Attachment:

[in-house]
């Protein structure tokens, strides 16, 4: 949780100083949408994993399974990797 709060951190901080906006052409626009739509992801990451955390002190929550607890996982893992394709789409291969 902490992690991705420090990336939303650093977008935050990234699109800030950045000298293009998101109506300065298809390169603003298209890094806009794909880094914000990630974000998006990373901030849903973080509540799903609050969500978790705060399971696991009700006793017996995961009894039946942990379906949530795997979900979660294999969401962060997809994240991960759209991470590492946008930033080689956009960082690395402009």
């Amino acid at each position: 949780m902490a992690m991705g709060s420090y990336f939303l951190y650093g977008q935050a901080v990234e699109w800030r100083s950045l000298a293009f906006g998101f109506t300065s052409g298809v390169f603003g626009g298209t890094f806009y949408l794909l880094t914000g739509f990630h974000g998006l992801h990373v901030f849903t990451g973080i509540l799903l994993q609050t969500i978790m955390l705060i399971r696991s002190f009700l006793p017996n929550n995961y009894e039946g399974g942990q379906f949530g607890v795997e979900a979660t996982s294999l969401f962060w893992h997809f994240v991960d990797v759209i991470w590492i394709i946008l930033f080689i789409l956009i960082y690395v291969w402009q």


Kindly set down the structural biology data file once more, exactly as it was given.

[in-house]
């Protein structure tokens, strides 16, 4: 949780100083949408994993399974990797 709060951190901080906006052409626009739509992801990451955390002190929550607890996982893992394709789409291969 902490992690991705420090990336939303650093977008935050990234699109800030950045000298293009998101109506300065298809390169603003298209890094806009794909880094914000990630974000998006990373901030849903973080509540799903609050969500978790705060399971696991009700006793017996995961009894039946942990379906949530795997979900979660294999969401962060997809994240991960759209991470590492946008930033080689956009960082690395402009």
């Amino acid at each position: 949780m902490a992690m991705g709060s420090y990336f939303l951190y650093g977008q935050a901080v990234e699109w800030r100083s950045l000298a293009f906006g998101f109506t300065s052409g298809v390169f603003g626009g298209t890094f806009y949408l794909l880094t914000g739509f990630h974000g998006l992801h990373v901030f849903t990451g973080i509540l799903l994993q609050t969500i978790m955390l705060i399971r696991s002190f009700l006793p017996n929550n995961y009894e039946g399974g942990q379906f949530g607890v795997e979900a979660t996982s294999l969401f962060w893992h997809f994240v991960d990797v759209i991470w590492i394709i946008l930033f080689i789409l956009i960082y690395v291969w402009q």